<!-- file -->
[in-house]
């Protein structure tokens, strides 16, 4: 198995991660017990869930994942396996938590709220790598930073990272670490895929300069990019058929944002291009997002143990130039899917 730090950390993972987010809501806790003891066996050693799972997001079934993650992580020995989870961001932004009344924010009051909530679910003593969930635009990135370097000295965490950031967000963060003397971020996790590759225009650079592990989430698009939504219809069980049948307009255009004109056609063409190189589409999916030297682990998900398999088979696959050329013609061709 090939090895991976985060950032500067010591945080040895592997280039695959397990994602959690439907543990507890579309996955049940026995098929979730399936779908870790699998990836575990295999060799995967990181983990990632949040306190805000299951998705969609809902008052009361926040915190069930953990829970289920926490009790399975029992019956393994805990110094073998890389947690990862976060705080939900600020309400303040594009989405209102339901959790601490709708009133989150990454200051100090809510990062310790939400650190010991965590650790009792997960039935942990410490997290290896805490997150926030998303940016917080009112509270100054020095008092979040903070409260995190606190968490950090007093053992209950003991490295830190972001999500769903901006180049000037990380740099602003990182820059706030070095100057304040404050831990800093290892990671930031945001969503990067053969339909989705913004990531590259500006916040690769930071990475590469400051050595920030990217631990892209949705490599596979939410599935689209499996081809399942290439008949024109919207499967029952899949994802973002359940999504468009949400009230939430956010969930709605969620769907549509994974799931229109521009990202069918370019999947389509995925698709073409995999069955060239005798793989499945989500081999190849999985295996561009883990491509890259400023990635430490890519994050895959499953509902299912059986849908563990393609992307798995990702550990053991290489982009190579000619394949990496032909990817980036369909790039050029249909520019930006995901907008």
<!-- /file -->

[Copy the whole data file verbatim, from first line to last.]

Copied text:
[in-house]
């Protein structure tokens, strides 16, 4: 198995991660017990869930994942396996938590709220790598930073990272670490895929300069990019058929944002291009997002143990130039899917 730090950390993972987010809501806790003891066996050693799972997001079934993650992580020995989870961001932004009344924010009051909530679910003593969930635009990135370097000295965490950031967000963060003397971020996790590759225009650079592990989430698009939504219809069980049948307009255009004109056609063409190189589409999916030297682990998900398999088979696959050329013609061709 090939090895991976985060950032500067010591945080040895592997280039695959397990994602959690439907543990507890579309996955049940026995098929979730399936779908870790699998990836575990295999060799995967990181983990990632949040306190805000299951998705969609809902008052009361926040915190069930953990829970289920926490009790399975029992019956393994805990110094073998890389947690990862976060705080939900600020309400303040594009989405209102339901959790601490709708009133989150990454200051100090809510990062310790939400650190010991965590650790009792997960039935942990410490997290290896805490997150926030998303940016917080009112509270100054020095008092979040903070409260995190606190968490950090007093053992209950003991490295830190972001999500769903901006180049000037990380740099602003990182820059706030070095100057304040404050831990800093290892990671930031945001969503990067053969339909989705913004990531590259500006916040690769930071990475590469400051050595920030990217631990892209949705490599596979939410599935689209499996081809399942290439008949024109919207499967029952899949994802973002359940999504468009949400009230939430956010969930709605969620769907549509994974799931229109521009990202069918370019999947389509995925698709073409995999069955060239005798793989499945989500081999190849999985295996561009883990491509890259400023990635430490890519994050895959499953509902299912059986849908563990393609992307798995990702550990053991290489982009190579000619394949990496032909990817980036369909790039050029249909520019930006995901907008």